Ruth Ann Harnisch: So true. To speak of truth. If I might add one more tiny to that, ask somebody to do it to you in a direct message on Twitter in advance and it will force such a distillation of thought.

Michael: Yeah. I’ll tell you the other thing I love about this, Ruth Ann, is one of my frustrations with coaching is the meandering start where you’re like, “Okay, we’ve got, let’s say, half an hour for a conversation or 45 minutes for a conversation in a traditional coaching setup,” and as a coach, I’ve just had too many times where I’ve like, “Okay, I’m 20 minutes into this. I’m halfway through and we’re still feeling like we’re doing the warm-up.”

Ruth Ann Harnisch: Well, for some people, that’s their process, though.

Michael: Right.

Ruth Ann Harnisch: They’re not ready to talk to you until they’ve gotten rid of that dump, whatever it is, that they have to do before they’re ready to get down to work. But I am direct and time is valuable to me. I wanna get to it. But I have learned to be a little patient with people who are not as comfortable with “the truth” as you and I, and they need to do a little dance before they are ready to look at what might be true.

Michael: Yeah. You know, there’s that quote from Einstein. I’m probably gonna misquote him, but it’s something like, “Things should be as simple as possible, but no simpler.” I often think with coaching, things should go as fast as possible, but no faster.

Ruth Ann Harnisch: Perfect.

Michael: Part of the art is leaning in and keeping the pressure on so the pace continues, but not rushing it so it goes to fast, in which case people, as you say, it’s their process and you’re breaking that. Or so slowly that you get a little bit mired in the miscellany rather than helping to get to the heart of what this conversation could be about.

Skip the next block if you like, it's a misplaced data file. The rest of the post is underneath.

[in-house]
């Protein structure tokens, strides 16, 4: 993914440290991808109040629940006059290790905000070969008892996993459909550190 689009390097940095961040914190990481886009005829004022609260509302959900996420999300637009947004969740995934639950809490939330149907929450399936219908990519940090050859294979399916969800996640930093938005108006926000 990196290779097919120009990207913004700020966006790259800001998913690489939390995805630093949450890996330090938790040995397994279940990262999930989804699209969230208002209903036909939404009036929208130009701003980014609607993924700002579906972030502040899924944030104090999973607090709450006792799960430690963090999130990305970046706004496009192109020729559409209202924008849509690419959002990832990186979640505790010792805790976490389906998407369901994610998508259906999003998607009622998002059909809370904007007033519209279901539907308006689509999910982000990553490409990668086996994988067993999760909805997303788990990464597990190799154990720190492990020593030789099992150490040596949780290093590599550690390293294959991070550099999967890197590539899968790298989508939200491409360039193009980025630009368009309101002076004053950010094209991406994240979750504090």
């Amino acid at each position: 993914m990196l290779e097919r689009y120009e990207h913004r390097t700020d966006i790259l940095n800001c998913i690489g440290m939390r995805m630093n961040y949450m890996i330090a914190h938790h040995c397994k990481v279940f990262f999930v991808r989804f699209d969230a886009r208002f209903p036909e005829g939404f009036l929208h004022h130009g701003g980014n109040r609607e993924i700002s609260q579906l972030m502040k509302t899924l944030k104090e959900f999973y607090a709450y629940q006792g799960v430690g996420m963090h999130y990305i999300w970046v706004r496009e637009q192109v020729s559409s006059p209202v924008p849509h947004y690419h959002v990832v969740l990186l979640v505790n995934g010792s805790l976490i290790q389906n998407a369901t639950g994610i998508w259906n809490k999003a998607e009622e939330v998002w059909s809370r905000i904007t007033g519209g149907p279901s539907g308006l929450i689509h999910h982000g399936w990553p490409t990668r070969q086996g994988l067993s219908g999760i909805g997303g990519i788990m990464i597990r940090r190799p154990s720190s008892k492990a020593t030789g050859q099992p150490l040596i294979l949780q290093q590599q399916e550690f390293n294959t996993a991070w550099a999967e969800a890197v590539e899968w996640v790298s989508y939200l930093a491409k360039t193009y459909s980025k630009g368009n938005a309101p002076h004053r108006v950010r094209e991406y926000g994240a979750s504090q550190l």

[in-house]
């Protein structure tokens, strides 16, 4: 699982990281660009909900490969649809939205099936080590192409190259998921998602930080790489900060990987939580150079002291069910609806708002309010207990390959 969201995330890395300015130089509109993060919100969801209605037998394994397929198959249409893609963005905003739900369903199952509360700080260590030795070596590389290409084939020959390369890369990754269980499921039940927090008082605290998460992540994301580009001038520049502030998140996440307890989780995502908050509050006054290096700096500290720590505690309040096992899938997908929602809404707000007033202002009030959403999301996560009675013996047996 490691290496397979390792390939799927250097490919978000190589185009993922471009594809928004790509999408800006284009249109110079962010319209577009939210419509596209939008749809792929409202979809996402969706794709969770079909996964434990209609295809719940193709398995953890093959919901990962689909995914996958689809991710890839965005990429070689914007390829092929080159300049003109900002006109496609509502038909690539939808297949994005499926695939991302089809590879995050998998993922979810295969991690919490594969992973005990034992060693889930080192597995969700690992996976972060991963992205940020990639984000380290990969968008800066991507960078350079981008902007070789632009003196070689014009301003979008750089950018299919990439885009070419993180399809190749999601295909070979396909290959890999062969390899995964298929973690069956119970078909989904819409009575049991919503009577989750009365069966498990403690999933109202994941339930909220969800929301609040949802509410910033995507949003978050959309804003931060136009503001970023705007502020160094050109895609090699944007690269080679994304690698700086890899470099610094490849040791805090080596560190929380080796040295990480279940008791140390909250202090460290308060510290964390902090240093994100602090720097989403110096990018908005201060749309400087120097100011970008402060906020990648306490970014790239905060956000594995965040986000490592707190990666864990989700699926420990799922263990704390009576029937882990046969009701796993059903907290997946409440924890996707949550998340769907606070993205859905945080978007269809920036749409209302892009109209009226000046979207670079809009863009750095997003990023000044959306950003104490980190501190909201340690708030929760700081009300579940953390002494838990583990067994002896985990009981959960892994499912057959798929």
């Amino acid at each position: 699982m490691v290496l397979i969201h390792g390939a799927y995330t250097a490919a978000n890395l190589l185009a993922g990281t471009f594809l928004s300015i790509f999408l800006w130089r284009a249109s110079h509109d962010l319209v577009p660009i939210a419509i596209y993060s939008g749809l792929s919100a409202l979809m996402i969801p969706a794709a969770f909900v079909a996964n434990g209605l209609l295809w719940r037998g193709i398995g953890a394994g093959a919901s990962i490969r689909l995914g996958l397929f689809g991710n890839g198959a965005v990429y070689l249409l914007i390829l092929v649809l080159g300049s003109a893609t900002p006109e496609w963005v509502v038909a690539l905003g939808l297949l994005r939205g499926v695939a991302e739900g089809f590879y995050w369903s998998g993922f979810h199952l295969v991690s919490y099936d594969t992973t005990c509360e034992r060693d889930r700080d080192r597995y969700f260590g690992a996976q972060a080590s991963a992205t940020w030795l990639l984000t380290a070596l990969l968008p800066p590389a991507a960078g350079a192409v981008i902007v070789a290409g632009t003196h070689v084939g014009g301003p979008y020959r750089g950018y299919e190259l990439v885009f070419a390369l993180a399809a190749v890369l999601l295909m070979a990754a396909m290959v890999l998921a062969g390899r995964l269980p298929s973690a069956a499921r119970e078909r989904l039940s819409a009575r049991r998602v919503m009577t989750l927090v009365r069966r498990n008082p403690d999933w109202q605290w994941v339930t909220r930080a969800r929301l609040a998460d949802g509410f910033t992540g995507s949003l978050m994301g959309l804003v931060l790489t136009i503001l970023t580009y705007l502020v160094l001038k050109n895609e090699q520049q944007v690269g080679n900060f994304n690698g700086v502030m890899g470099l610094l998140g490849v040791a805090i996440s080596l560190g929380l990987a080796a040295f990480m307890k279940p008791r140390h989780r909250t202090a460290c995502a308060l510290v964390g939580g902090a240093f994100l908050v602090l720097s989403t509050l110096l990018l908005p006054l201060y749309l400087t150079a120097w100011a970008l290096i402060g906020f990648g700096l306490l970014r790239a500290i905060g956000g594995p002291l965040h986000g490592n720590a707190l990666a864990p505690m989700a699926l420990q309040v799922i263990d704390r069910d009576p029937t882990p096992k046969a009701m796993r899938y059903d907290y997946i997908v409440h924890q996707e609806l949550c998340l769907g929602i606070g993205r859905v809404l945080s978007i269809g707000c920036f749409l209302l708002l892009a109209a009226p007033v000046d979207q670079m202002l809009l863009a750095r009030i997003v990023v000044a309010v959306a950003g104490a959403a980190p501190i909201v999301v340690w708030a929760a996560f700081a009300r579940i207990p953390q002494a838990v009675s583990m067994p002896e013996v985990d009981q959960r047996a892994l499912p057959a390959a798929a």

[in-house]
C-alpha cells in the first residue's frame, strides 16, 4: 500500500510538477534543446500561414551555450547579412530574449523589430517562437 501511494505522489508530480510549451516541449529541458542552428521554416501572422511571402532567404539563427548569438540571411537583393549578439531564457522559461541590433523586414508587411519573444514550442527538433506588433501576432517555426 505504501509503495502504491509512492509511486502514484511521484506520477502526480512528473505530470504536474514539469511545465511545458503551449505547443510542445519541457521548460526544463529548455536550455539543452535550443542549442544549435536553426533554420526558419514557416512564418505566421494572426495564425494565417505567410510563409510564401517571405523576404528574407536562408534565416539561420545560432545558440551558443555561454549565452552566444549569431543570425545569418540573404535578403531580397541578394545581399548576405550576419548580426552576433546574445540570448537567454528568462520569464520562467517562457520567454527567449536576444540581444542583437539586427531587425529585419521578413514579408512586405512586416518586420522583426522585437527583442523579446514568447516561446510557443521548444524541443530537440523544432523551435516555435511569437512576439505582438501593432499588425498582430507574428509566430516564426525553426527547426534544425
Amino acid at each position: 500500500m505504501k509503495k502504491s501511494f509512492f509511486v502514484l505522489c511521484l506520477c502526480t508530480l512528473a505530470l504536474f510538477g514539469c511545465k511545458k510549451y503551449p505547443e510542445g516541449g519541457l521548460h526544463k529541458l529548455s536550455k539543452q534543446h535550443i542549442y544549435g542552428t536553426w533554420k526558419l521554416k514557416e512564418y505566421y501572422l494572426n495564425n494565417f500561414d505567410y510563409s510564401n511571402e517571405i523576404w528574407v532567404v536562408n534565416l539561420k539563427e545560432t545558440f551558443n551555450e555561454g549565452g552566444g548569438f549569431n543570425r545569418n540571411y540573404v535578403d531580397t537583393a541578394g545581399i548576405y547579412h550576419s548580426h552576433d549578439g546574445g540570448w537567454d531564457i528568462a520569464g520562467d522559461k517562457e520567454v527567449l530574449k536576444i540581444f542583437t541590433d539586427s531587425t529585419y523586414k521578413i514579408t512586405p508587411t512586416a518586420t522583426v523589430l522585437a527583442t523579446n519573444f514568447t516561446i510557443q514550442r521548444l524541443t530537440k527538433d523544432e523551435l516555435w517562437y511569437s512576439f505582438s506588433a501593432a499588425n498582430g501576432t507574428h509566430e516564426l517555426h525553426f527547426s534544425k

Ruth Ann Harnisch: If you don’t mind me being the conscience of the coaching profession for a moment-

Michael: Please.

Ruth Ann Harnisch: Please don’t let your client blah blah just so that the meter’s running.

Michael: Oh, yeah. I’m just gonna say hallelujah, sister, and leave it at that. Exactly. You do everybody a disservice when you allow blah blah conversation to happen in the name of coaching. That doesn’t help you and it doesn’t help coaching, it doesn’t help the person you’re trying to serve.

Ruth Ann Harnisch: Well, I think some people think it helps them as in, “Well, I’ll have another session next week because we didn’t cover what was needed this week,” and it’s like an investment in their future income to let a person blah blah. That’s what I’m saying. When the meter is running and you’re hearing like it’s Dial-a-Psychic at so much per minute and that you don’t even care what they’re saying ’cause you’re getting paid, that is the thing I am cautioning against.

Michael: Yeah, I love that. It’s a business model, not a service to a client.

Ruth Ann Harnisch: Uh-huh (affirmative).

Michael: Ruth Ann, for people who wanna find out more about the awesome stuff you’re up to in this world, where will they find you?

Ruth Ann Harnisch: We’re on the web at The HF, for the Harnisch Foundation, at and I’m on Twitter @RuthAnnHarnisch. Look for me there.

Michael: Perfect. Ruth Ann, thank you so much.

Ruth Ann Harnisch: My pleasure, Michael.